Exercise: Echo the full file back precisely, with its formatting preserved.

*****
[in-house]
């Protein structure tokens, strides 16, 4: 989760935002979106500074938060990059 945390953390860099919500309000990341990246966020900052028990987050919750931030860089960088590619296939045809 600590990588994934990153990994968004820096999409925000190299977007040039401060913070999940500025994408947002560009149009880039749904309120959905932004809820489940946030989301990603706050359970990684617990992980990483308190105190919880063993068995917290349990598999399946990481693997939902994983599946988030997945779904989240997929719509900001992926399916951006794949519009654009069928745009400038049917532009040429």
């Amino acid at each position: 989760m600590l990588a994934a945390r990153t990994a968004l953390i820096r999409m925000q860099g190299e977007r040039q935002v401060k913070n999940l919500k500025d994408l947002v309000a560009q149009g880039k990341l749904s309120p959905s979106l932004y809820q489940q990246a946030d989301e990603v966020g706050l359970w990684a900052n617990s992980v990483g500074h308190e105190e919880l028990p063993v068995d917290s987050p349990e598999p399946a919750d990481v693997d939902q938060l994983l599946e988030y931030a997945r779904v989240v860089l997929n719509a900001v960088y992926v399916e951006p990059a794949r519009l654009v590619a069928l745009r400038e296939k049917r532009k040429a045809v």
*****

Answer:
[in-house]
């Protein structure tokens, strides 16, 4: 989760935002979106500074938060990059 945390953390860099919500309000990341990246966020900052028990987050919750931030860089960088590619296939045809 600590990588994934990153990994968004820096999409925000190299977007040039401060913070999940500025994408947002560009149009880039749904309120959905932004809820489940946030989301990603706050359970990684617990992980990483308190105190919880063993068995917290349990598999399946990481693997939902994983599946988030997945779904989240997929719509900001992926399916951006794949519009654009069928745009400038049917532009040429």
């Amino acid at each position: 989760m600590l990588a994934a945390r990153t990994a968004l953390i820096r999409m925000q860099g190299e977007r040039q935002v401060k913070n999940l919500k500025d994408l947002v309000a560009q149009g880039k990341l749904s309120p959905s979106l932004y809820q489940q990246a946030d989301e990603v966020g706050l359970w990684a900052n617990s992980v990483g500074h308190e105190e919880l028990p063993v068995d917290s987050p349990e598999p399946a919750d990481v693997d939902q938060l994983l599946e988030y931030a997945r779904v989240v860089l997929n719509a900001v960088y992926v399916e951006p990059a794949r519009l654009v590619a069928l745009r400038e296939k049917r532009k040429a045809v």